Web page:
1. Certain countries protect their native industries by imposing heavy tariffs on imported goods. Other countries encourage imports in order to ensure their citizens access to as many goods as possible. Should countries be allowed to impose high tariffs on imports or should all countries allow each other free access to their markets? What do you think? Give reasons and examples to support your opinion.
  1. Often former government regulators are offered jobs by the industries that they had previously been overseeing. Critics say that this is a conflict of interest, while others say it’s not justifiable to restrict individuals’ actions once they’ve left public service. What do you think? Give reasons and examples to support your opinion.

For more writing section tips, see our previous post on improving your writing skills.

Screen Shot 2015-07-01 at 11.58.00 AM

iTEP Prep: 12 Verb Tenses You Need To Know for iTEP

12 Verb Tenses You Need To Know for iTEP

One of the most difficult things about learning English is conjugating verbs properly and knowing which verb tense applies to which situation. The Official iTEP Preparation Guide includes a review of the essential verb tenses that are included on all of the iTEP English assessment tests. You’ll find the list below as well as a few sample iTEP questions about verb tense. Scroll slowly to see if you know answer to the question before it is revealed!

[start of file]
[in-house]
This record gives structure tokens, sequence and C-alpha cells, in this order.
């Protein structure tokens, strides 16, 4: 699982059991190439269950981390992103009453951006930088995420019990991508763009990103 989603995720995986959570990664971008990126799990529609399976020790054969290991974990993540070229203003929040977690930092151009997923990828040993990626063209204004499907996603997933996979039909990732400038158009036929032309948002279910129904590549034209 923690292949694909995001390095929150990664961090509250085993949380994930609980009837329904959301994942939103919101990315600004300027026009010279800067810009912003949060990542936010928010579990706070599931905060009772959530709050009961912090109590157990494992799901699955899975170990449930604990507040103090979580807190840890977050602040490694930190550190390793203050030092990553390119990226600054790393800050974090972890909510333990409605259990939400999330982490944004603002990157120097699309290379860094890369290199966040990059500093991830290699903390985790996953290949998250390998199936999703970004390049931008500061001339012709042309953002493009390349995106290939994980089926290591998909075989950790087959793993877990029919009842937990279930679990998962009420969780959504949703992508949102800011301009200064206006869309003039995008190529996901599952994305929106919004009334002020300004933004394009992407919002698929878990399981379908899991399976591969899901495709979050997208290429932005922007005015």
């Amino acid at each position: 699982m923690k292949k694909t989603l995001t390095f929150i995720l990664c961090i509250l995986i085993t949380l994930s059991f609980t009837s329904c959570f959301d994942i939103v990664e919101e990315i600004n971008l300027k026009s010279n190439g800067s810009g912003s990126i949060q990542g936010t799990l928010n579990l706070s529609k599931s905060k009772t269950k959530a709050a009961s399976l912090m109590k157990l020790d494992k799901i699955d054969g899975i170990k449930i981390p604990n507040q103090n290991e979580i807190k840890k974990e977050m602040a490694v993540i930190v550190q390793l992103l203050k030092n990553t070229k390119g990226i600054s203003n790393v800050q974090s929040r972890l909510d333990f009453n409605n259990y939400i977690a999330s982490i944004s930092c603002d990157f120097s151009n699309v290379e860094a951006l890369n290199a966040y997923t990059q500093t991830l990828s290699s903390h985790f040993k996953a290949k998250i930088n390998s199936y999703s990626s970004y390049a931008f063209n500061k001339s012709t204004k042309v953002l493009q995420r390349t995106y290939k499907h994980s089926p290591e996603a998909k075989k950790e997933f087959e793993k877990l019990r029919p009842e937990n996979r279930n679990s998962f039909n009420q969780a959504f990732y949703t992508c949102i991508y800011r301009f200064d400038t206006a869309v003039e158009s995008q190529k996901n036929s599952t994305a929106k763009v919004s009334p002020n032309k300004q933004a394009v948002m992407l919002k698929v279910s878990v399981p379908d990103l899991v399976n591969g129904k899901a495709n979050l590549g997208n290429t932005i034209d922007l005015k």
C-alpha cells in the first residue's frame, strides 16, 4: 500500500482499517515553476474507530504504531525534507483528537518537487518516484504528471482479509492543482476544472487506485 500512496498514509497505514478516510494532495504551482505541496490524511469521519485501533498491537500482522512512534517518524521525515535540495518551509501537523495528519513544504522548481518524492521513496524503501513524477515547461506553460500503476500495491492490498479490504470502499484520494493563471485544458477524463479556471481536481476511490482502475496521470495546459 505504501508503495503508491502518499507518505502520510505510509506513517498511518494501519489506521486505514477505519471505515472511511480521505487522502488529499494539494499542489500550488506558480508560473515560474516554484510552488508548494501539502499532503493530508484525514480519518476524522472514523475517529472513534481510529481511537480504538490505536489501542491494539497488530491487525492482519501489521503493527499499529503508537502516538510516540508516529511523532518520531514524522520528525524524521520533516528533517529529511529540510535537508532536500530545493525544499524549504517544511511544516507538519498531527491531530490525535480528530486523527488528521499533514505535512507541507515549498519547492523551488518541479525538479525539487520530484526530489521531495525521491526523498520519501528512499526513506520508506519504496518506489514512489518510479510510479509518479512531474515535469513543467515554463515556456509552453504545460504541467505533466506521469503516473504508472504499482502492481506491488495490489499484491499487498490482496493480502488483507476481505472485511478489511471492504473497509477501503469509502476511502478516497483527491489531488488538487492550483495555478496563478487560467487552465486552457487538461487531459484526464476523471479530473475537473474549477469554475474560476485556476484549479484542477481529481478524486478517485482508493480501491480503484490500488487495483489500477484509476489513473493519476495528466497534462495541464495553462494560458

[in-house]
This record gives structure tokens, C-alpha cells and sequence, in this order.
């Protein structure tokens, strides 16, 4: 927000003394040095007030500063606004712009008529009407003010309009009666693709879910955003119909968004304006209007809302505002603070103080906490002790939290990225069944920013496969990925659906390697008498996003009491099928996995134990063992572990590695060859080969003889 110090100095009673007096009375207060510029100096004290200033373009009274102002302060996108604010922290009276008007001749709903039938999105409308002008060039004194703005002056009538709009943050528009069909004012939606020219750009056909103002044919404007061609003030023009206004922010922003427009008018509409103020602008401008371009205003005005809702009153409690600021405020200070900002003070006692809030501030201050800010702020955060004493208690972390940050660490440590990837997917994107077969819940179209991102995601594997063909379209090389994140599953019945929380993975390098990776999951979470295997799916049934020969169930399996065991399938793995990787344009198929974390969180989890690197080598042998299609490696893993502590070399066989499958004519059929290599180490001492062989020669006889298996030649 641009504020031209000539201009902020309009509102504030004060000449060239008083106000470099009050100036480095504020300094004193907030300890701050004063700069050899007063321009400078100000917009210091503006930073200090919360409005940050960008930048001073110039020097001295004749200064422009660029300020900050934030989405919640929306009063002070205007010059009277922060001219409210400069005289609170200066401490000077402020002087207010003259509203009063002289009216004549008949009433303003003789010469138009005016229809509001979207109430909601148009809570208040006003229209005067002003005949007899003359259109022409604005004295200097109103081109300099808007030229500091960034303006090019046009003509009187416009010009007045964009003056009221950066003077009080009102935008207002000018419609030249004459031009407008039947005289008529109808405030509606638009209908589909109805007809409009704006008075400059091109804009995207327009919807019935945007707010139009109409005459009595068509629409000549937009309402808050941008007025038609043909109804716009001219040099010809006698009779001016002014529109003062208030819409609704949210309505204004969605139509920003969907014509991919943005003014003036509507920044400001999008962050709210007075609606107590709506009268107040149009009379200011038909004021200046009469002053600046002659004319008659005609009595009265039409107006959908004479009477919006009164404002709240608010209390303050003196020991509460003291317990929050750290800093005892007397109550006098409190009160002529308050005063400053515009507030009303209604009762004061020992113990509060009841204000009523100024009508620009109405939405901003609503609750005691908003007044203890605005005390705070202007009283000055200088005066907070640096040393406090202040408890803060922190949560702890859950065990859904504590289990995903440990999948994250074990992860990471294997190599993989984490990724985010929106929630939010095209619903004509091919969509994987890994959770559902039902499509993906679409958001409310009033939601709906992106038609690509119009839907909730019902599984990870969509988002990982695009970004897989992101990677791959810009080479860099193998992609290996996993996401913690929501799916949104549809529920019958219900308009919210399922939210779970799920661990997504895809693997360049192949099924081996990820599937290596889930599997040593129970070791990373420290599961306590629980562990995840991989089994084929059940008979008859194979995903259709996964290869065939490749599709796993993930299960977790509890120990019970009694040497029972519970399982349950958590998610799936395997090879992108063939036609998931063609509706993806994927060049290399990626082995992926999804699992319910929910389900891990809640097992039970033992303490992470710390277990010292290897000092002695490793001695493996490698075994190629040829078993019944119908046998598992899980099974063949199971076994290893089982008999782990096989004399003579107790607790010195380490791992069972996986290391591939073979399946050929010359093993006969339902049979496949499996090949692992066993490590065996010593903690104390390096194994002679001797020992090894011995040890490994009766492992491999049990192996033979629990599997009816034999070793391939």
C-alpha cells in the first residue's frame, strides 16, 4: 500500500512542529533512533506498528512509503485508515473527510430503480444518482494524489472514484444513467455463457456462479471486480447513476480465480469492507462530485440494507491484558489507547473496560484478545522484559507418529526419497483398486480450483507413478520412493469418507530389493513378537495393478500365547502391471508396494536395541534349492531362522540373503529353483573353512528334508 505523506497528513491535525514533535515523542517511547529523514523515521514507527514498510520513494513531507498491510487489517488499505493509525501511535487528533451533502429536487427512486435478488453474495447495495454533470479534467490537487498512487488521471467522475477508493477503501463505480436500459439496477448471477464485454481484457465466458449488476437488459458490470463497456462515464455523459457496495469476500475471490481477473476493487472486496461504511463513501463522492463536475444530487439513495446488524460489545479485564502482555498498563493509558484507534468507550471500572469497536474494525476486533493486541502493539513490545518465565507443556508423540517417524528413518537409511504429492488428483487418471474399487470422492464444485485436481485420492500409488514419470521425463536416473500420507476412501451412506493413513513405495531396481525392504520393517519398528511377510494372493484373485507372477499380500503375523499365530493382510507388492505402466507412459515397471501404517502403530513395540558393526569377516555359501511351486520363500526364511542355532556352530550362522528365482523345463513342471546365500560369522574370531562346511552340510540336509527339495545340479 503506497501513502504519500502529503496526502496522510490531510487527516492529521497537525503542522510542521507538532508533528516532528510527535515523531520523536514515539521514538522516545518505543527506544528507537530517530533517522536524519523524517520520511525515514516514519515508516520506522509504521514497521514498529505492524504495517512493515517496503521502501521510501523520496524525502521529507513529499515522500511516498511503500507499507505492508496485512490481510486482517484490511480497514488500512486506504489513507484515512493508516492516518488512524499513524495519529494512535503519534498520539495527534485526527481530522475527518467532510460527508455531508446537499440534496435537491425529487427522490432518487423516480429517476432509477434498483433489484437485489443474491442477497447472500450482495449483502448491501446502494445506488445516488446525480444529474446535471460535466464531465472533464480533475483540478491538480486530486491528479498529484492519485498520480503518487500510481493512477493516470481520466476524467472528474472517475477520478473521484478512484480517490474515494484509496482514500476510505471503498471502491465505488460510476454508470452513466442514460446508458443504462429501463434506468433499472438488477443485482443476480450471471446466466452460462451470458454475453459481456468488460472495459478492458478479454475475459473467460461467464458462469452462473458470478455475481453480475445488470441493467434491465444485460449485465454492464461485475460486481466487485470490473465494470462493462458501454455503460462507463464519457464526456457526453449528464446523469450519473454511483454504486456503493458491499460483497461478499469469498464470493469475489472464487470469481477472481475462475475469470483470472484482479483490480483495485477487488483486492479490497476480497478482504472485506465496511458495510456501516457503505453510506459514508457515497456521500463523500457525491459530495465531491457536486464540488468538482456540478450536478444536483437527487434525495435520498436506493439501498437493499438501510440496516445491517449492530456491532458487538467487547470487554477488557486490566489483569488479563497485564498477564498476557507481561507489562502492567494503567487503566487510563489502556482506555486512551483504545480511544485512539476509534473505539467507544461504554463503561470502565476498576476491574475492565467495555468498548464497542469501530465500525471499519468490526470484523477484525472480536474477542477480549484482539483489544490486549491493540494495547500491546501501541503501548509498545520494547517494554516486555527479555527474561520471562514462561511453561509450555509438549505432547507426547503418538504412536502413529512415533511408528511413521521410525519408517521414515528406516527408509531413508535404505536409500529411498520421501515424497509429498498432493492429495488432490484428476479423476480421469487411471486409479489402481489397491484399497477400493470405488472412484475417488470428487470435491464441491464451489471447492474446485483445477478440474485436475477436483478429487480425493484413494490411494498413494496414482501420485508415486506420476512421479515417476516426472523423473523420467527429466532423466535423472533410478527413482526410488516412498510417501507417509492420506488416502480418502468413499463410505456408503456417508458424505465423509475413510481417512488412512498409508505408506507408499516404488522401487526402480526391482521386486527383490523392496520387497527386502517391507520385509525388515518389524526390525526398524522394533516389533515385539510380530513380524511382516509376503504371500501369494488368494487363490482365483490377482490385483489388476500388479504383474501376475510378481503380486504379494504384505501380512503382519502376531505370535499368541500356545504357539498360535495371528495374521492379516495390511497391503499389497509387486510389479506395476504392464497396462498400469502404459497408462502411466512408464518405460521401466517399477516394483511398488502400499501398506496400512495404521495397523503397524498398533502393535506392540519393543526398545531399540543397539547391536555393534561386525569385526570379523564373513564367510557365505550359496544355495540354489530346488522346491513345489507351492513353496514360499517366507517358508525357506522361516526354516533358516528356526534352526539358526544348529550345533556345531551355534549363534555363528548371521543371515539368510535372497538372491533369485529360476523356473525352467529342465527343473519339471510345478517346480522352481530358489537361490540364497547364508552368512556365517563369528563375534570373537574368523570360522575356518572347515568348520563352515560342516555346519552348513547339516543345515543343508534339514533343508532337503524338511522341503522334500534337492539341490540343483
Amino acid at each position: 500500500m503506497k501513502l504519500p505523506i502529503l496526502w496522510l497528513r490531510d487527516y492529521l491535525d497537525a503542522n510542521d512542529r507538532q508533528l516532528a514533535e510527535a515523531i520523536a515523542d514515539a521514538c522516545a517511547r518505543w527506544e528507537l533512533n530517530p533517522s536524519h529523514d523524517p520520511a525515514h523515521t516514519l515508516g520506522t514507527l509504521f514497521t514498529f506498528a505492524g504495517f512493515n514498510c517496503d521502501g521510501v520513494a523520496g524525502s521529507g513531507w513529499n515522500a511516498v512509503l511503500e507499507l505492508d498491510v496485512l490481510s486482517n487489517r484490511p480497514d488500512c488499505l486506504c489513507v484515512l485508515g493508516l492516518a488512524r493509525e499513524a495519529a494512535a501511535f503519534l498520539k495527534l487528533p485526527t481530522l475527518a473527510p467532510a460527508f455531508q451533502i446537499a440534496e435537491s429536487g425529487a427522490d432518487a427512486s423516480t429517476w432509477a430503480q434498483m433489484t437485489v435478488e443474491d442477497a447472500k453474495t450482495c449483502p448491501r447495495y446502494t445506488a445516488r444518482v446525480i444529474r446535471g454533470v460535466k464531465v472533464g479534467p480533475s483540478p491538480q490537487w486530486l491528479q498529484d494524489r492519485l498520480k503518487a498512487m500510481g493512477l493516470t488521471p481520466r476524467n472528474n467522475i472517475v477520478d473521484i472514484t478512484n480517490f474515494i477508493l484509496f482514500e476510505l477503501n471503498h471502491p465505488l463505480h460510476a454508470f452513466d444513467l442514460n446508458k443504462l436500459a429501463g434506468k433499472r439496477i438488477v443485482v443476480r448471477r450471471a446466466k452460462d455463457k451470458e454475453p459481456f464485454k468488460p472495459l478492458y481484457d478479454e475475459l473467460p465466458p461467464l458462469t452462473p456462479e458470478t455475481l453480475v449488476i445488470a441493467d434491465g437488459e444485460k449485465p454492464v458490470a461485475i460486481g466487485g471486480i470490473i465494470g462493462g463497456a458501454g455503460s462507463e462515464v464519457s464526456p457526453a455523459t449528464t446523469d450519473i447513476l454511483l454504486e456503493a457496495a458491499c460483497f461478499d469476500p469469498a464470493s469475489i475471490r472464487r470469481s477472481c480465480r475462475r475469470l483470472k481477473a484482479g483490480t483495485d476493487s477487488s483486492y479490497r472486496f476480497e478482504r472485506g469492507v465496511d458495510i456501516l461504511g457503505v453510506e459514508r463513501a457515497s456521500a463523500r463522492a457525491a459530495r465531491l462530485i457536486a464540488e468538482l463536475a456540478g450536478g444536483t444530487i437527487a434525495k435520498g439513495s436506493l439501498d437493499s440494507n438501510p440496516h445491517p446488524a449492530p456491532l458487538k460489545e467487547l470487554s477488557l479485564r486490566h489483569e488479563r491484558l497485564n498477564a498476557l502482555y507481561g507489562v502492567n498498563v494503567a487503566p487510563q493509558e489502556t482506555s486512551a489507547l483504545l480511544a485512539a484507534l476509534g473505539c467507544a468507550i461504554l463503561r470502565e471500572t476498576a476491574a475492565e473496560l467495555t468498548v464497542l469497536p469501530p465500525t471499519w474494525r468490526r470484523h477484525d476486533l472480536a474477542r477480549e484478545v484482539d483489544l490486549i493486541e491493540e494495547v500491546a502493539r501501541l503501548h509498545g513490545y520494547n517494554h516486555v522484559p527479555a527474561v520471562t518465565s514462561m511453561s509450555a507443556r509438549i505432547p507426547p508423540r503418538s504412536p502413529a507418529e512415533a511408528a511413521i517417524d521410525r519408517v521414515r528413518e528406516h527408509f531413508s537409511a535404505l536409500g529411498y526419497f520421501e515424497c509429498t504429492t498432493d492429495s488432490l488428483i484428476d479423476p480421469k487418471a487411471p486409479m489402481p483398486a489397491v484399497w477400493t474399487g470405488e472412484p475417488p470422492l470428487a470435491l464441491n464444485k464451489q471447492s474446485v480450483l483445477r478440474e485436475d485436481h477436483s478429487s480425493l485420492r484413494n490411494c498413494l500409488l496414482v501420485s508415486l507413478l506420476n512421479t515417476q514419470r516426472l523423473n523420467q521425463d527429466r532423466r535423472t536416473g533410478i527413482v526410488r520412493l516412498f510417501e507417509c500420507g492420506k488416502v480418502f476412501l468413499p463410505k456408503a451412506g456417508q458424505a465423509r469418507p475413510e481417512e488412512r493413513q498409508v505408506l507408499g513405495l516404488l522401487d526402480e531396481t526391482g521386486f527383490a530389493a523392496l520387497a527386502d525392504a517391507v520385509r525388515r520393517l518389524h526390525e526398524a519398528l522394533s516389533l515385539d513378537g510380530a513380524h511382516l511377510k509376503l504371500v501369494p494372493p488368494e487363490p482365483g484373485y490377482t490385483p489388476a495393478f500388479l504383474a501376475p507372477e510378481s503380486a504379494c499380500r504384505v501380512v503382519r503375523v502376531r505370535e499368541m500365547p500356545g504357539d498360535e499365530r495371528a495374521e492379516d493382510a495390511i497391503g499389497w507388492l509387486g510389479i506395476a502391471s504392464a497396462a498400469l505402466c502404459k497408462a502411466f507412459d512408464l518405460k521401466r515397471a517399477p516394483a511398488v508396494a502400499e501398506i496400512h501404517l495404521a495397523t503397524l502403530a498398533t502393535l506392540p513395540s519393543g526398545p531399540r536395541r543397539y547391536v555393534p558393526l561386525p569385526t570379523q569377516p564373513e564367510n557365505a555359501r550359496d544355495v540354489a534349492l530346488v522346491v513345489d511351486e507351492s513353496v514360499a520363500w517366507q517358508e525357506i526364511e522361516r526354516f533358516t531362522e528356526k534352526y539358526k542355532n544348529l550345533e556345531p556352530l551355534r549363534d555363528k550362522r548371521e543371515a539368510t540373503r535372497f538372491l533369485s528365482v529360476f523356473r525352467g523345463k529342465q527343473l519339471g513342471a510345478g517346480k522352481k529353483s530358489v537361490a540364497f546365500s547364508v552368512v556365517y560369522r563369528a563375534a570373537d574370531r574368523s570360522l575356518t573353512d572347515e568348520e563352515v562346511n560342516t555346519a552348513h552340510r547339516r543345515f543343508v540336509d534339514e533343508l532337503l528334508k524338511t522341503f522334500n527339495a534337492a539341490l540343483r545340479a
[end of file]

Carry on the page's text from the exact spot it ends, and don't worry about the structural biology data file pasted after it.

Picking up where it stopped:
Mastering the use of these verb tenses not only will help your iTEP score, but will greatly benefit your English language skills in general.

SIMPLE PRESENT TENSE                               Screen Shot 2015-07-01 at 11.58.00 AM
I eat.

SIMPLE PAST TENSE
I ate yesterday.

SIMPLE FUTURE TENSE
I will eat tomorrow.

 

PRESENT CONTINUOUS TENSE
I am eating right now.

PAST CONTINUOUS TENSE
I was eating when the phone rang.

FUTURE CONTINUOUS TENSE
I will be eating at 9 a.m. tomorrow, so do not call me at that time.

 

PRESENT PERFECT TENSE
I have eaten eggs every day this week.

PAST PERFECT TENSE                                    
I had eaten eggs every day until yesterday.

FUTURE PERFECT TENSE                              
By tomorrow, I will have eaten eggs every day.

 

PRESENT PERFECT CONTINUOUS TENSE       
I have been eating for ten minutes.

PAST PERFECT CONTINUOUS TENSE
I had been eating when the phone rang.

FUTURE PERFECT CONTINUOUS TENSE        
I will have just finished eating by the time you  come tomorrow morning, so I will have to wait before I go swimming.

 

Verb Tense Question #1

Susan is not coming with us because she __________ that movie already.

A) will see
B) was seeing
C) will have seen
D) has seen

Correct Answer = D

The correct tense is the past perfect.

The correct sentence will now read: Susan is not coming with us because she has seen that movie already.

 

Verb Tense Question #2

While on my way to the cafeteria, I noticed that I ____________ my wallet.

A) forget
B) sometimes forget
C) am forgetting
D) had forgotten

Correct Answer = D